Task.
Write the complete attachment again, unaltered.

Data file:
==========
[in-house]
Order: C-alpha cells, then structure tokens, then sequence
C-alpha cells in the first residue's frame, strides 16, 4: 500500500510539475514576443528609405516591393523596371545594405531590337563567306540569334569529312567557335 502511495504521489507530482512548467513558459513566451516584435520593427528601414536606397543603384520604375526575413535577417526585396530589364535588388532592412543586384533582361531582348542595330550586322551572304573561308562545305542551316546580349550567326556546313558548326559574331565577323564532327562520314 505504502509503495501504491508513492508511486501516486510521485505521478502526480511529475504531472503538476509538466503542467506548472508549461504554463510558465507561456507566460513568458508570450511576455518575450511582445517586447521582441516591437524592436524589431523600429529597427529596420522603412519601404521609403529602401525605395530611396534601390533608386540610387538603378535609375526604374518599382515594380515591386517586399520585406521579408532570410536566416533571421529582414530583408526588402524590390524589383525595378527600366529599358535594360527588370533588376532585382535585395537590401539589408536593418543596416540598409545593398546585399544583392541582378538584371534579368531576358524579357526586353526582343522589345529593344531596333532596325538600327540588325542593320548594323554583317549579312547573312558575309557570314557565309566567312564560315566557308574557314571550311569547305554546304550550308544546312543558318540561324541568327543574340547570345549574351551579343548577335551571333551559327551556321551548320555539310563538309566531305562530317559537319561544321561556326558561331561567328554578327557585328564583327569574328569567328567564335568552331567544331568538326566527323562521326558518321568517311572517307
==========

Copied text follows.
[in-house]
Order: C-alpha cells, then structure tokens, then sequence
C-alpha cells in the first residue's frame, strides 16, 4: 500500500510539475514576443528609405516591393523596371545594405531590337563567306540569334569529312567557335 502511495504521489507530482512548467513558459513566451516584435520593427528601414536606397543603384520604375526575413535577417526585396530589364535588388532592412543586384533582361531582348542595330550586322551572304573561308562545305542551316546580349550567326556546313558548326559574331565577323564532327562520314 505504502509503495501504491508513492508511486501516486510521485505521478502526480511529475504531472503538476509538466503542467506548472508549461504554463510558465507561456507566460513568458508570450511576455518575450511582445517586447521582441516591437524592436524589431523600429529597427529596420522603412519601404521609403529602401525605395530611396534601390533608386540610387538603378535609375526604374518599382515594380515591386517586399520585406521579408532570410536566416533571421529582414530583408526588402524590390524589383525595378527600366529599358535594360527588370533588376532585382535585395537590401539589408536593418543596416540598409545593398546585399544583392541582378538584371534579368531576358524579357526586353526582343522589345529593344531596333532596325538600327540588325542593320548594323554583317549579312547573312558575309557570314557565309566567312564560315566557308574557314571550311569547305554546304550550308544546312543558318540561324541568327543574340547570345549574351551579343548577335551571333551559327551556321551548320555539310563538309566531305562530317559537319561544321561556326558561331561567328554578327557585328564583327569574328569567328567564335568552331567544331568538326566527323562521326558518321568517311572517307